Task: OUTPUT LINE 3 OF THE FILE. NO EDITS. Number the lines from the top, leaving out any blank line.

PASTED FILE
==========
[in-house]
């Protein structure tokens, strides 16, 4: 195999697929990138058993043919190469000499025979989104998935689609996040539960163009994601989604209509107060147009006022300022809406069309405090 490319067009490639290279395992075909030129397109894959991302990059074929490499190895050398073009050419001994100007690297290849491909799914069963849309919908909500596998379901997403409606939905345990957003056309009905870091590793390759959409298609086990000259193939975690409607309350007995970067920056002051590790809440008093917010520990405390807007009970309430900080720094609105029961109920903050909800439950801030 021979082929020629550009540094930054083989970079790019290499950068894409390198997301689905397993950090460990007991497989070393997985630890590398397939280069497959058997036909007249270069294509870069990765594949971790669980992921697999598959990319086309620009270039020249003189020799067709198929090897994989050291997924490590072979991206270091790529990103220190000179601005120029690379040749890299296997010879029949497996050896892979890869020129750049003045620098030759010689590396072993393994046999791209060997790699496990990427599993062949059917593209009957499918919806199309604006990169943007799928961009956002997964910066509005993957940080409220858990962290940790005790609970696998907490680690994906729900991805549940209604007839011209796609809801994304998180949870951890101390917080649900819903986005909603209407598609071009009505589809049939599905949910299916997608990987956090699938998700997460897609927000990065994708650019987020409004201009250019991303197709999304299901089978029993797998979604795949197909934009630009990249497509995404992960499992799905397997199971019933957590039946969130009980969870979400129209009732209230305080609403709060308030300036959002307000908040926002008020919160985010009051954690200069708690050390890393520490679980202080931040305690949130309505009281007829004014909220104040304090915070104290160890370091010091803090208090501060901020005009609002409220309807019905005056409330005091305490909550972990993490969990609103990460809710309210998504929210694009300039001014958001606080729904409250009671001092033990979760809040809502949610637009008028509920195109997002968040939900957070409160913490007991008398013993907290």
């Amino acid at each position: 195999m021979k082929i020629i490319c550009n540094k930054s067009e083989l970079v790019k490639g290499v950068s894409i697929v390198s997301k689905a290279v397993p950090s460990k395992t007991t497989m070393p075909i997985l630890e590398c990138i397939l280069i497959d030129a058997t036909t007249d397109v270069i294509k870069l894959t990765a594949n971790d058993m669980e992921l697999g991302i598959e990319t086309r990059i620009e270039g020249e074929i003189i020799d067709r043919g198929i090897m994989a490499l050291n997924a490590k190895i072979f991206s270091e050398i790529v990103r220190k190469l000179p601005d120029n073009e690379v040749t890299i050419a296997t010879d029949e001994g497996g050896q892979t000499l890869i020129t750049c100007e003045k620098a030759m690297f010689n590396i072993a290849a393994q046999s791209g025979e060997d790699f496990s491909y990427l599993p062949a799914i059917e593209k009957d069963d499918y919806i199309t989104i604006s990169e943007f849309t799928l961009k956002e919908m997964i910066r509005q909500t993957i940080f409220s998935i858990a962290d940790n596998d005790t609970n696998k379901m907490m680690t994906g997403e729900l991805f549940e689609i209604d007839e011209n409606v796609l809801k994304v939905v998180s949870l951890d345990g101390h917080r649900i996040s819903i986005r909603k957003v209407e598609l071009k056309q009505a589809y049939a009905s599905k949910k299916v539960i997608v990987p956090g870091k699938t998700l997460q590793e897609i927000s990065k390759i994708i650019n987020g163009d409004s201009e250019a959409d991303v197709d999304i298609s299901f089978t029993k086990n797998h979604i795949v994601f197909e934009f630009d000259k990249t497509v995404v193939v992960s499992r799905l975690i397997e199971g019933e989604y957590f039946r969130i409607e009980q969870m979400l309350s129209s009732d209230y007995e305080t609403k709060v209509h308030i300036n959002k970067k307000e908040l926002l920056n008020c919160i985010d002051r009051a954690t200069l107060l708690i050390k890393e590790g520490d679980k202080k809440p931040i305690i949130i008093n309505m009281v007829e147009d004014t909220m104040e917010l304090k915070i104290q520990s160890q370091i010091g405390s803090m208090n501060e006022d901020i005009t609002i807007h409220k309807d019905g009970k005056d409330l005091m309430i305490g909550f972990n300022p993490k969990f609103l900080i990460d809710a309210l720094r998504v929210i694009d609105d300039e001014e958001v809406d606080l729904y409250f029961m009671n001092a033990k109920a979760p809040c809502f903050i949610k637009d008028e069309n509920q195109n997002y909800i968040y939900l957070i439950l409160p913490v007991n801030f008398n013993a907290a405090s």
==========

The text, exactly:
């Amino acid at each position: 195999m021979k082929i020629i490319c550009n540094k930054s067009e083989l970079v790019k490639g290499v950068s894409i697929v390198s997301k689905a290279v397993p950090s460990k395992t007991t497989m070393p075909i997985l630890e590398c990138i397939l280069i497959d030129a058997t036909t007249d397109v270069i294509k870069l894959t990765a594949n971790d058993m669980e992921l697999g991302i598959e990319t086309r990059i620009e270039g020249e074929i003189i020799d067709r043919g198929i090897m994989a490499l050291n997924a490590k190895i072979f991206s270091e050398i790529v990103r220190k190469l000179p601005d120029n073009e690379v040749t890299i050419a296997t010879d029949e001994g497996g050896q892979t000499l890869i020129t750049c100007e003045k620098a030759m690297f010689n590396i072993a290849a393994q046999s791209g025979e060997d790699f496990s491909y990427l599993p062949a799914i059917e593209k009957d069963d499918y919806i199309t989104i604006s990169e943007f849309t799928l961009k956002e919908m997964i910066r509005q909500t993957i940080f409220s998935i858990a962290d940790n596998d005790t609970n696998k379901m907490m680690t994906g997403e729900l991805f549940e689609i209604d007839e011209n409606v796609l809801k994304v939905v998180s949870l951890d345990g101390h917080r649900i996040s819903i986005r909603k957003v209407e598609l071009k056309q009505a589809y049939a009905s599905k949910k299916v539960i997608v990987p956090g870091k699938t998700l997460q590793e897609i927000s990065k390759i994708i650019n987020g163009d409004s201009e250019a959409d991303v197709d999304i298609s299901f089978t029993k086990n797998h979604i795949v994601f197909e934009f630009d000259k990249t497509v995404v193939v992960s499992r799905l975690i397997e199971g019933e989604y957590f039946r969130i409607e009980q969870m979400l309350s129209s009732d209230y007995e305080t609403k709060v209509h308030i300036n959002k970067k307000e908040l926002l920056n008020c919160i985010d002051r009051a954690t200069l107060l708690i050390k890393e590790g520490d679980k202080k809440p931040i305690i949130i008093n309505m009281v007829e147009d004014t909220m104040e917010l304090k915070i104290q520990s160890q370091i010091g405390s803090m208090n501060e006022d901020i005009t609002i807007h409220k309807d019905g009970k005056d409330l005091m309430i305490g909550f972990n300022p993490k969990f609103l900080i990460d809710a309210l720094r998504v929210i694009d609105d300039e001014e958001v809406d606080l729904y409250f029961m009671n001092a033990k109920a979760p809040c809502f903050i949610k637009d008028e069309n509920q195109n997002y909800i968040y939900l957070i439950l409160p913490v007991n801030f008398n013993a907290a405090s």